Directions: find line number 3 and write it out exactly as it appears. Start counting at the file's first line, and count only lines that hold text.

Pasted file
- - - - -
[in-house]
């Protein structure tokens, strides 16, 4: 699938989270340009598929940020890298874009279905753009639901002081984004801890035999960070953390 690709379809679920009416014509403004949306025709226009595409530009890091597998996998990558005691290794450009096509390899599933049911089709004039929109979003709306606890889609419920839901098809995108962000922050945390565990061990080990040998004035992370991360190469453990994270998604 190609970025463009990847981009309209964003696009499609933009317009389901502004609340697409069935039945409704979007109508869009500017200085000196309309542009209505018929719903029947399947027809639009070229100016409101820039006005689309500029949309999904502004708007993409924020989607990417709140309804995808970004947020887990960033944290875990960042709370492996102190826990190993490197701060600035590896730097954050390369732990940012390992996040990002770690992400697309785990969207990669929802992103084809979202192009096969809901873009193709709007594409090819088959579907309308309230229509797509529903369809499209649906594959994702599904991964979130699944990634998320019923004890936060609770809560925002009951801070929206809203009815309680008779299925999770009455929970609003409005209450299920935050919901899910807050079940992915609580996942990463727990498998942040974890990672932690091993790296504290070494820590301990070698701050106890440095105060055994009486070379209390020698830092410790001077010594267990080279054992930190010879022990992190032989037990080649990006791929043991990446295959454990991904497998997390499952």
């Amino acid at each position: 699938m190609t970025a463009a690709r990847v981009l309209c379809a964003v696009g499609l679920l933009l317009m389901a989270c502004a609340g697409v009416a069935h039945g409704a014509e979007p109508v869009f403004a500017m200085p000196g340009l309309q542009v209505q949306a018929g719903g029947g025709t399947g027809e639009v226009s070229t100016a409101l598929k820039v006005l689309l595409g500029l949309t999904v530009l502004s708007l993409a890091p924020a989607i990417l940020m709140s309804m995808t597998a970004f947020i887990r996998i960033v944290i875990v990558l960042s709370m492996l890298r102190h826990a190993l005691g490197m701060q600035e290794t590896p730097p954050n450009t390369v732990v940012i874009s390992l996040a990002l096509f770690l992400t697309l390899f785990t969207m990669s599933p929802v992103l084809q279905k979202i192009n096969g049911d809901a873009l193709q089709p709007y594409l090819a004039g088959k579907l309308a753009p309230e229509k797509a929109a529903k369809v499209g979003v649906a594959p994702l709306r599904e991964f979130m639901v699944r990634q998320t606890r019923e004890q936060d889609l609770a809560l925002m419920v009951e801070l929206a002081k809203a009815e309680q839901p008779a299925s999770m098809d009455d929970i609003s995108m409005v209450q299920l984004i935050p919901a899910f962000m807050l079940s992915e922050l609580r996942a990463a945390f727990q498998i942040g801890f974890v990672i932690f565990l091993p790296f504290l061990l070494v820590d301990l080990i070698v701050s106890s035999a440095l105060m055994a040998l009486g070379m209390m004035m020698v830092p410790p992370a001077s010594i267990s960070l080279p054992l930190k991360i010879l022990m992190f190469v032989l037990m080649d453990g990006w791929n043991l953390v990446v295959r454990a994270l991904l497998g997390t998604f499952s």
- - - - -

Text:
């Amino acid at each position: 699938m190609t970025a463009a690709r990847v981009l309209c379809a964003v696009g499609l679920l933009l317009m389901a989270c502004a609340g697409v009416a069935h039945g409704a014509e979007p109508v869009f403004a500017m200085p000196g340009l309309q542009v209505q949306a018929g719903g029947g025709t399947g027809e639009v226009s070229t100016a409101l598929k820039v006005l689309l595409g500029l949309t999904v530009l502004s708007l993409a890091p924020a989607i990417l940020m709140s309804m995808t597998a970004f947020i887990r996998i960033v944290i875990v990558l960042s709370m492996l890298r102190h826990a190993l005691g490197m701060q600035e290794t590896p730097p954050n450009t390369v732990v940012i874009s390992l996040a990002l096509f770690l992400t697309l390899f785990t969207m990669s599933p929802v992103l084809q279905k979202i192009n096969g049911d809901a873009l193709q089709p709007y594409l090819a004039g088959k579907l309308a753009p309230e229509k797509a929109a529903k369809v499209g979003v649906a594959p994702l709306r599904e991964f979130m639901v699944r990634q998320t606890r019923e004890q936060d889609l609770a809560l925002m419920v009951e801070l929206a002081k809203a009815e309680q839901p008779a299925s999770m098809d009455d929970i609003s995108m409005v209450q299920l984004i935050p919901a899910f962000m807050l079940s992915e922050l609580r996942a990463a945390f727990q498998i942040g801890f974890v990672i932690f565990l091993p790296f504290l061990l070494v820590d301990l080990i070698v701050s106890s035999a440095l105060m055994a040998l009486g070379m209390m004035m020698v830092p410790p992370a001077s010594i267990s960070l080279p054992l930190k991360i010879l022990m992190f190469v032989l037990m080649d453990g990006w791929n043991l953390v990446v295959r454990a994270l991904l497998g997390t998604f499952s």